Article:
Rent Shop Volunteer Join

Q. Who is Mr. Smarty Plants?

A: There are those who suspect Wildflower Center volunteers are the culpable and capable culprits. Yet, others think staff members play some, albeit small, role. You can torture us with your plant questions, but we will never reveal the Green Guru's secret identity.

Help us grow by giving to the Plant Database Fund or by becoming a member

Did you know you can access the Native Plant Information Network with your web-enabled smartphone?

Share

Ask Mr. Smarty Plants

Ask Mr. Smarty Plants is a free service provided by the staff and volunteers at the Lady Bird Johnson Wildflower Center.

Search Smarty Plants
See a list of all Smarty Plants questions

Please forgive us, but Mr. Smarty Plants has been overwhelmed by a flood of mail and must take a break for awhile to catch up. We hope to be accepting new questions again soon. Thank you!

Need help with plant identification, visit the plant identification page.

 
rate this answer
Not Yet Rated

Thursday - May 27, 2010

From: Lake Winnebago, MO
Region: Midwest
Topic: Propagation
Title: Pollination of blackberries in Lake Winnebago, MO
Answered by: Barbara Medford

QUESTION:

Not sure if blackberries are native, but my daughter got a start of one at a plant exchange at the nature center. Do we need more than one for it to pollinate correctly? We have strawberries growing in the backyard also, if that makes a difference. Thanks so much for your help.

ANSWER:

There are 31 members of the genus Rubus, blackberry, native to North America and 5 native to Missouri. We don't have any way of knowing which of these you have, but since they are all the same genus, the information we can find should be correct for all of them. The blackberries native to Missouri are:

Rubus allegheniensis (Allegheny blackberry)

Rubus alumnus (oldfield blackberry)

Rubus allegheniensis var. allegheniensis (Allegheny blackberry)

Rubus argutus (sawtooth blackberry)

Rubus recurvans (recurved blackberry)

We assume you are asking us if there are male and female bushes, as there are in the holly family and some other berry-producing shrubs. The answer to that is no, members of the Rubus genus are monoecious, meaning they have both male and female flowers on each bush. You can follow the above links to the webpage on each species of blackberry for more information, and go to the Google link at the bottom of that webpage for articles and pictures from the Internet.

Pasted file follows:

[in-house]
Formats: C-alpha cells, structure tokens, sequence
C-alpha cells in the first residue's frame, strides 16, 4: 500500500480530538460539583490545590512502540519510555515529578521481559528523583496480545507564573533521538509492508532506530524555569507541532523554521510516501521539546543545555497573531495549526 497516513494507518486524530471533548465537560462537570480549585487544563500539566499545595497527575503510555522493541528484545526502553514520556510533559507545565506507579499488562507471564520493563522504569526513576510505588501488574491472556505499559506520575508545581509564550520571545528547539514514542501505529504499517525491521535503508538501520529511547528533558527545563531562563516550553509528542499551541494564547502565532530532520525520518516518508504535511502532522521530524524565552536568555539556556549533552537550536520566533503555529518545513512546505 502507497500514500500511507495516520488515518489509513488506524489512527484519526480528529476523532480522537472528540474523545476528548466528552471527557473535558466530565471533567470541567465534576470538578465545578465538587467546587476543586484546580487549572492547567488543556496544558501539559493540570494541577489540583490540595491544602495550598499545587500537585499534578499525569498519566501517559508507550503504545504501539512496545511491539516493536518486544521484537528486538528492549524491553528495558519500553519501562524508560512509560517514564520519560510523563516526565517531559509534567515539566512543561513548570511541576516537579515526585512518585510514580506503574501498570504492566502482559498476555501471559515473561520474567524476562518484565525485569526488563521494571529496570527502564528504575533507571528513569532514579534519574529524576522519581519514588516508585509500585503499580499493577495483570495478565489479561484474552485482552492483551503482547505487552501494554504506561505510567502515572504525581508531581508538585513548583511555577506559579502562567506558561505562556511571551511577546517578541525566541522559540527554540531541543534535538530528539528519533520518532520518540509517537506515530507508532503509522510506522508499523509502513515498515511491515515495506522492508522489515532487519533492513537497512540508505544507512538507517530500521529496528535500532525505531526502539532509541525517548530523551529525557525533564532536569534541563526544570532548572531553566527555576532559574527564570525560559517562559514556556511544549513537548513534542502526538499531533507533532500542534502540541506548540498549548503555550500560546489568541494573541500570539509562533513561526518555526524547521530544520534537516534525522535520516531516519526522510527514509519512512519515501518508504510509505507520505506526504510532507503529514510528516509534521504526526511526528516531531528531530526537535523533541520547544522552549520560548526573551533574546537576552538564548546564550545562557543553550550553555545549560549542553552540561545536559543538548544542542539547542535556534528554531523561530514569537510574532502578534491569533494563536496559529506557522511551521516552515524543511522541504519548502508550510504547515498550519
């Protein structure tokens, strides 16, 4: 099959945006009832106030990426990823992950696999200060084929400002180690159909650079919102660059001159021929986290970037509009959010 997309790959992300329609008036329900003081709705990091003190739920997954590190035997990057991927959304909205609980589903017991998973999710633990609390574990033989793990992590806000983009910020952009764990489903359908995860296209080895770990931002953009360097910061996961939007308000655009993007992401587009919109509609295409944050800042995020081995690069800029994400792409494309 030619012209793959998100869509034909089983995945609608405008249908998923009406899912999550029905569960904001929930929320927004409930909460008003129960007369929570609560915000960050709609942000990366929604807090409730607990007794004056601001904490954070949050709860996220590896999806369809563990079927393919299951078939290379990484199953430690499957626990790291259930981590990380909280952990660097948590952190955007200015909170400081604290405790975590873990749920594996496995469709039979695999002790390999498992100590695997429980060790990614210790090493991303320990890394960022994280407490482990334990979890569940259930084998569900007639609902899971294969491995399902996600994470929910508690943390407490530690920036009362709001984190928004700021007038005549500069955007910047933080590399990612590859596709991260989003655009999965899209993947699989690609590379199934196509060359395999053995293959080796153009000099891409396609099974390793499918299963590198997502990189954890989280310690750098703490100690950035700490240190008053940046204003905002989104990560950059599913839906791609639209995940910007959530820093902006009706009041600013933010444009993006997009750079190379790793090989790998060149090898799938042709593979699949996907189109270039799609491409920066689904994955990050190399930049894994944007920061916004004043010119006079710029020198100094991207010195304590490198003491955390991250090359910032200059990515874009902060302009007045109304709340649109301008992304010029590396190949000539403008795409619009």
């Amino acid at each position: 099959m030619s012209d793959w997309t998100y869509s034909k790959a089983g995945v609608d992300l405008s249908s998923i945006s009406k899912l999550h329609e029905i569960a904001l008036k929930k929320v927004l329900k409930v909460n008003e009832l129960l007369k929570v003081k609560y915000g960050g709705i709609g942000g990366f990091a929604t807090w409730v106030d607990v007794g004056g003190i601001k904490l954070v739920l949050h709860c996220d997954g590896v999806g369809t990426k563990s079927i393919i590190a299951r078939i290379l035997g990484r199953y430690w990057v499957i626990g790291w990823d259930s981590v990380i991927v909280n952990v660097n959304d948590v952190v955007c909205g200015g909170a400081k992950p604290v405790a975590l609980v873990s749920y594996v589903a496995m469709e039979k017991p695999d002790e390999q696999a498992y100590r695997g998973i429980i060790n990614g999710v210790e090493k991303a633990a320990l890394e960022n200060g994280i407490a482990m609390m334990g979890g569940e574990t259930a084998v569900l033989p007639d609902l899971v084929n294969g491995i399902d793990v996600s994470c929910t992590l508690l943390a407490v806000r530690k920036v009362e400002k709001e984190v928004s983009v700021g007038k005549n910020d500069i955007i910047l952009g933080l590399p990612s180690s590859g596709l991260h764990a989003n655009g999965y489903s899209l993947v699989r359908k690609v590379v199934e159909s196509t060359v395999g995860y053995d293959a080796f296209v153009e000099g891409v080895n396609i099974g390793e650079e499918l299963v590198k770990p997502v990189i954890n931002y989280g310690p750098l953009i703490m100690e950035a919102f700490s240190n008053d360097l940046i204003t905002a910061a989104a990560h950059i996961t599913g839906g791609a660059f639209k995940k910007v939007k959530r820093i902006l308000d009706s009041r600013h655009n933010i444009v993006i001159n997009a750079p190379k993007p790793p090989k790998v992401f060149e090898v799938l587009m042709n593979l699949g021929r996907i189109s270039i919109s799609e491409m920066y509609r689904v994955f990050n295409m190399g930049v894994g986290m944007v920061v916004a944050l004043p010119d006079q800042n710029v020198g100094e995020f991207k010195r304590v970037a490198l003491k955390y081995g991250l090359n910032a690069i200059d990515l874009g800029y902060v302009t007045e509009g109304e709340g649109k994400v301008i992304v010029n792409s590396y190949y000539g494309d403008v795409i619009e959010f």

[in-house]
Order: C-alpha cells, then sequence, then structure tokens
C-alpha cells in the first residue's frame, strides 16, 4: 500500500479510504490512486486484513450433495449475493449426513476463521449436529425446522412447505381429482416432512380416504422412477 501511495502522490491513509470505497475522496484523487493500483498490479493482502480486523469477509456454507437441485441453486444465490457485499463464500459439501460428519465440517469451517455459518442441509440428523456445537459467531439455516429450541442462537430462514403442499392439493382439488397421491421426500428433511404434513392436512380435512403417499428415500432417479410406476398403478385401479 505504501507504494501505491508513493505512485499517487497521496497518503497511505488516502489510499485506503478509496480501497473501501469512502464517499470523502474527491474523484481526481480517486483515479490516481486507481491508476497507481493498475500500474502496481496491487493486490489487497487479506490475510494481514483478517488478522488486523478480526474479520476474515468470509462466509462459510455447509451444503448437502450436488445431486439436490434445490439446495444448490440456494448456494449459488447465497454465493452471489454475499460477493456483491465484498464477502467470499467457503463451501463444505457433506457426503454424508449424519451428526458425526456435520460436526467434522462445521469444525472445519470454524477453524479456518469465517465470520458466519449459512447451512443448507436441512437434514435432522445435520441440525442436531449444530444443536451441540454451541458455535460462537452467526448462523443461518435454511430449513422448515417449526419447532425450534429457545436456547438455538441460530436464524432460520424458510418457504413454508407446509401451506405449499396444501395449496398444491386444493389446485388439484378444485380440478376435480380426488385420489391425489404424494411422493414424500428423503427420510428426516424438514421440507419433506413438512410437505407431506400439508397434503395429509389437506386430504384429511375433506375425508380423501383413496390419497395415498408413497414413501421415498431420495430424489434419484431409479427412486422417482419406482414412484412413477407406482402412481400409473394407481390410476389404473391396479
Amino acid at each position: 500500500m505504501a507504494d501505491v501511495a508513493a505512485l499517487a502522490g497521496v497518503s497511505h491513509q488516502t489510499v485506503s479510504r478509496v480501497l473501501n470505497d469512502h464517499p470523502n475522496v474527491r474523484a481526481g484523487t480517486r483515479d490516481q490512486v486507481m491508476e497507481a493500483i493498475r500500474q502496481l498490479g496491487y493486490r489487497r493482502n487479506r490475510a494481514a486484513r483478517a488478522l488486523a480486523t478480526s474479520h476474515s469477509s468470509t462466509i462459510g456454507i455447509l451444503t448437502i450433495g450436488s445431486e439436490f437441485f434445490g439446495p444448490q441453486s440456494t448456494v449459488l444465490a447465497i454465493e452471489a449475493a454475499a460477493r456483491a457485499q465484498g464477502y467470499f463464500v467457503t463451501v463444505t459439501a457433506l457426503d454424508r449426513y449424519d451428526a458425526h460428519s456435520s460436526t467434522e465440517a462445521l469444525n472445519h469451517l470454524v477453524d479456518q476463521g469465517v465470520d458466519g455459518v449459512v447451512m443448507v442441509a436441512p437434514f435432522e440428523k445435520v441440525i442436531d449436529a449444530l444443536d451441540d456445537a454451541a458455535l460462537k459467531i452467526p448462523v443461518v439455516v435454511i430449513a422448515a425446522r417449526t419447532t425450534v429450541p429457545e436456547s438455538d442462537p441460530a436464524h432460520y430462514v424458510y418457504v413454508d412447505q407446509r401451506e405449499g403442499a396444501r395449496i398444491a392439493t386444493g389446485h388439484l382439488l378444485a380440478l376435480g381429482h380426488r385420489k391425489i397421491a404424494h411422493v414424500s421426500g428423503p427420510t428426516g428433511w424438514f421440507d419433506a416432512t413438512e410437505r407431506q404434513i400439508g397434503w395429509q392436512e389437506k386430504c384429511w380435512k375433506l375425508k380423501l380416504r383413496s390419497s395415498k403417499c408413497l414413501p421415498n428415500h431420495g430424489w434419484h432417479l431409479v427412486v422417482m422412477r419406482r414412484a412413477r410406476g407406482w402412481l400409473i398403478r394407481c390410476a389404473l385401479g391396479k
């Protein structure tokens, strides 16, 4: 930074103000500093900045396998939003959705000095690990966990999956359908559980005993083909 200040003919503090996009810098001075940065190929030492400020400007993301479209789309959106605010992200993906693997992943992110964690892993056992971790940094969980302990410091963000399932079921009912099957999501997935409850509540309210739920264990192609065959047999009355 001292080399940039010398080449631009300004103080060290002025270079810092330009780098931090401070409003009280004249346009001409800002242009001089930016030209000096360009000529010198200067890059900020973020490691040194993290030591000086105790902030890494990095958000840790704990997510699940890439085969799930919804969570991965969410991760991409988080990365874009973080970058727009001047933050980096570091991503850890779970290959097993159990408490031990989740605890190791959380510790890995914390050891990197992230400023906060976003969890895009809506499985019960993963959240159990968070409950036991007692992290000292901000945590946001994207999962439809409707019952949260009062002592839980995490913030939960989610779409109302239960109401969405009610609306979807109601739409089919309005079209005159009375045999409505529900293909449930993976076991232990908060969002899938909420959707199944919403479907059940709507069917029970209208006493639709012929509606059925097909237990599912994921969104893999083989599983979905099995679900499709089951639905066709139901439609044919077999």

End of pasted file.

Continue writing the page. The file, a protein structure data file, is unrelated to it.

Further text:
More Propagation Questions

White flowering mountain laurel from Driftwood TX
August 23, 2012 - I love white flowering mountain laurel (Sophora secundiflora) and want to grow one from seeds. I've had a lot of success germinating and growing purple mountain laurel from seeds (or beans), so I DO ...
view the full question and answer

Has Texas Black Persimmon been crossed with non-native persimmons from Austin
August 17, 2013 - Hi. I just found a Texas Black Persimmon in my neighborhood. The fruit is olive green and then black, then it explodes into a black slurry of seeds and syrup. The color is so strong I find myself wond...
view the full question and answer

Why is my Horstail falling over in Austin?
October 14, 2010 - I have a Horsetail plant. It was doing great but now, for the last few months, its not growing straight! Its falling over. Why?
view the full question and answer

Propagating mimosa from seed
October 09, 2008 - I have a seed pod from a Mimosa tree. What is the best way to start this beautiful tree from seed. Thank you!
view the full question and answer

Propagating agarita from berries in Leakey TX
August 09, 2010 - I would like to pick the berries off my agarita and plant them in other areas. When can I plant the seeds and do I need to prepare or dry them first? What is best way to plant in ground? thanks
view the full question and answer

Support the Wildflower Center by Donating Online or Becoming a Member today.